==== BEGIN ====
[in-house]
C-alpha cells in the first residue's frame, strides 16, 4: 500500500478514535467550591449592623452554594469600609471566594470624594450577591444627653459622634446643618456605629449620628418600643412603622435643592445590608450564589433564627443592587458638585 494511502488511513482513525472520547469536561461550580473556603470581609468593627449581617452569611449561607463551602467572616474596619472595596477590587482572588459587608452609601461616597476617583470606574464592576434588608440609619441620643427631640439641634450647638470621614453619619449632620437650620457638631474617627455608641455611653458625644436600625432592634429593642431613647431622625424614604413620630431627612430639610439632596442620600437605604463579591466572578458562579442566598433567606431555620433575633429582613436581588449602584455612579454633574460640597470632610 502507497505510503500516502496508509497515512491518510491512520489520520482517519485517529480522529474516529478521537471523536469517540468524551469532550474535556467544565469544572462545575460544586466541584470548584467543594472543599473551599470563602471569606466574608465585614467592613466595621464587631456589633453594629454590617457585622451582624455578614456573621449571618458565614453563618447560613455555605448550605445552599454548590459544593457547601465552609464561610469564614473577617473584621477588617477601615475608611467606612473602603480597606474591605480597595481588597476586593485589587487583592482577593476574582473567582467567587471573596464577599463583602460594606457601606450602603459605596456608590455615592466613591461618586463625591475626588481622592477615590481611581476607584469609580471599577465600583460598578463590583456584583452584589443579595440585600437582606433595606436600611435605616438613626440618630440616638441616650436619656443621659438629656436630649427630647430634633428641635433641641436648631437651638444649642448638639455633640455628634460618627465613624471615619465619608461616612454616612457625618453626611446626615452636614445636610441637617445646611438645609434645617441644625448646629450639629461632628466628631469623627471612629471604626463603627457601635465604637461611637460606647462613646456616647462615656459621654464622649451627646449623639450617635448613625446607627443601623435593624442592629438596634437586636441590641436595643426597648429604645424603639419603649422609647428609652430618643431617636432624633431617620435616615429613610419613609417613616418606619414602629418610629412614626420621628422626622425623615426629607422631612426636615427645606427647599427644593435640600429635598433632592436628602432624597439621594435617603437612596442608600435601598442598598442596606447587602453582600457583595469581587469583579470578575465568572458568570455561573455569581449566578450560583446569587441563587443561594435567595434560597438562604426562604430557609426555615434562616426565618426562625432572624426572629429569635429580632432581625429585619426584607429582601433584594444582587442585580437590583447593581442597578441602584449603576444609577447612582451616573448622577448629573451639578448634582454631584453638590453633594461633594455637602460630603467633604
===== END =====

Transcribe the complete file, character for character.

[in-house]
C-alpha cells in the first residue's frame, strides 16, 4: 500500500478514535467550591449592623452554594469600609471566594470624594450577591444627653459622634446643618456605629449620628418600643412603622435643592445590608450564589433564627443592587458638585 494511502488511513482513525472520547469536561461550580473556603470581609468593627449581617452569611449561607463551602467572616474596619472595596477590587482572588459587608452609601461616597476617583470606574464592576434588608440609619441620643427631640439641634450647638470621614453619619449632620437650620457638631474617627455608641455611653458625644436600625432592634429593642431613647431622625424614604413620630431627612430639610439632596442620600437605604463579591466572578458562579442566598433567606431555620433575633429582613436581588449602584455612579454633574460640597470632610 502507497505510503500516502496508509497515512491518510491512520489520520482517519485517529480522529474516529478521537471523536469517540468524551469532550474535556467544565469544572462545575460544586466541584470548584467543594472543599473551599470563602471569606466574608465585614467592613466595621464587631456589633453594629454590617457585622451582624455578614456573621449571618458565614453563618447560613455555605448550605445552599454548590459544593457547601465552609464561610469564614473577617473584621477588617477601615475608611467606612473602603480597606474591605480597595481588597476586593485589587487583592482577593476574582473567582467567587471573596464577599463583602460594606457601606450602603459605596456608590455615592466613591461618586463625591475626588481622592477615590481611581476607584469609580471599577465600583460598578463590583456584583452584589443579595440585600437582606433595606436600611435605616438613626440618630440616638441616650436619656443621659438629656436630649427630647430634633428641635433641641436648631437651638444649642448638639455633640455628634460618627465613624471615619465619608461616612454616612457625618453626611446626615452636614445636610441637617445646611438645609434645617441644625448646629450639629461632628466628631469623627471612629471604626463603627457601635465604637461611637460606647462613646456616647462615656459621654464622649451627646449623639450617635448613625446607627443601623435593624442592629438596634437586636441590641436595643426597648429604645424603639419603649422609647428609652430618643431617636432624633431617620435616615429613610419613609417613616418606619414602629418610629412614626420621628422626622425623615426629607422631612426636615427645606427647599427644593435640600429635598433632592436628602432624597439621594435617603437612596442608600435601598442598598442596606447587602453582600457583595469581587469583579470578575465568572458568570455561573455569581449566578450560583446569587441563587443561594435567595434560597438562604426562604430557609426555615434562616426565618426562625432572624426572629429569635429580632432581625429585619426584607429582601433584594444582587442585580437590583447593581442597578441602584449603576444609577447612582451616573448622577448629573451639578448634582454631584453638590453633594461633594455637602460630603467633604